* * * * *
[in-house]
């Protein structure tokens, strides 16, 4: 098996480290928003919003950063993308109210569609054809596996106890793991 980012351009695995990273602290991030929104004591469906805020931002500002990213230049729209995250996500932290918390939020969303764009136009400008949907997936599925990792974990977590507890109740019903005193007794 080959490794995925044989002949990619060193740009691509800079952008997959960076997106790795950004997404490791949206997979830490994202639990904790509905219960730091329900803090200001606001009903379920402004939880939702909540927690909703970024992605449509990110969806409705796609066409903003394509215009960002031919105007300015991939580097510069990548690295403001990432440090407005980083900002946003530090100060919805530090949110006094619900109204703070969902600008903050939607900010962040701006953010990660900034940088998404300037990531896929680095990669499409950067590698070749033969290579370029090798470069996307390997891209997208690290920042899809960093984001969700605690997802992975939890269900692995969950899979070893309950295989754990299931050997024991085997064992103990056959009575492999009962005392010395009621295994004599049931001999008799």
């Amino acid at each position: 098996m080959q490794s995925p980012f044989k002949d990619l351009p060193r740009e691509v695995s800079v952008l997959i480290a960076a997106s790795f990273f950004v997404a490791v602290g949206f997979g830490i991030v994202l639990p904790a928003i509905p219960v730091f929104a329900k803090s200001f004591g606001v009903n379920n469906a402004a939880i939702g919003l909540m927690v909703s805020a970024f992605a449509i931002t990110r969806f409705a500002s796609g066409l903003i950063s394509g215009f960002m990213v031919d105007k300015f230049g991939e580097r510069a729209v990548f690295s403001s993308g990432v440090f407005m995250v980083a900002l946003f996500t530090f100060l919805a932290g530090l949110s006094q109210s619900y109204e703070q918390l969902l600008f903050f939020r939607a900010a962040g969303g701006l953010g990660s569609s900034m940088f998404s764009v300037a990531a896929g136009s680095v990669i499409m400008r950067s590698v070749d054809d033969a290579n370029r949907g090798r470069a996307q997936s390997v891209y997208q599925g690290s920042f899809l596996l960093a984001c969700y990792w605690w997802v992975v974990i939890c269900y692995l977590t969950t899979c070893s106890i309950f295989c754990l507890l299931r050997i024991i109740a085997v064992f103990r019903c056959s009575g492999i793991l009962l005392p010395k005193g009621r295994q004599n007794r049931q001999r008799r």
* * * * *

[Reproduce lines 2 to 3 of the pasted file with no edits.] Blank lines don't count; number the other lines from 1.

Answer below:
């Protein structure tokens, strides 16, 4: 098996480290928003919003950063993308109210569609054809596996106890793991 980012351009695995990273602290991030929104004591469906805020931002500002990213230049729209995250996500932290918390939020969303764009136009400008949907997936599925990792974990977590507890109740019903005193007794 080959490794995925044989002949990619060193740009691509800079952008997959960076997106790795950004997404490791949206997979830490994202639990904790509905219960730091329900803090200001606001009903379920402004939880939702909540927690909703970024992605449509990110969806409705796609066409903003394509215009960002031919105007300015991939580097510069990548690295403001990432440090407005980083900002946003530090100060919805530090949110006094619900109204703070969902600008903050939607900010962040701006953010990660900034940088998404300037990531896929680095990669499409950067590698070749033969290579370029090798470069996307390997891209997208690290920042899809960093984001969700605690997802992975939890269900692995969950899979070893309950295989754990299931050997024991085997064992103990056959009575492999009962005392010395009621295994004599049931001999008799």
């Amino acid at each position: 098996m080959q490794s995925p980012f044989k002949d990619l351009p060193r740009e691509v695995s800079v952008l997959i480290a960076a997106s790795f990273f950004v997404a490791v602290g949206f997979g830490i991030v994202l639990p904790a928003i509905p219960v730091f929104a329900k803090s200001f004591g606001v009903n379920n469906a402004a939880i939702g919003l909540m927690v909703s805020a970024f992605a449509i931002t990110r969806f409705a500002s796609g066409l903003i950063s394509g215009f960002m990213v031919d105007k300015f230049g991939e580097r510069a729209v990548f690295s403001s993308g990432v440090f407005m995250v980083a900002l946003f996500t530090f100060l919805a932290g530090l949110s006094q109210s619900y109204e703070q918390l969902l600008f903050f939020r939607a900010a962040g969303g701006l953010g990660s569609s900034m940088f998404s764009v300037a990531a896929g136009s680095v990669i499409m400008r950067s590698v070749d054809d033969a290579n370029r949907g090798r470069a996307q997936s390997v891209y997208q599925g690290s920042f899809l596996l960093a984001c969700y990792w605690w997802v992975v974990i939890c269900y692995l977590t969950t899979c070893s106890i309950f295989c754990l507890l299931r050997i024991i109740a085997v064992f103990r019903c056959s009575g492999i793991l009962l005392p010395k005193g009621r295994q004599n007794r049931q001999r008799r």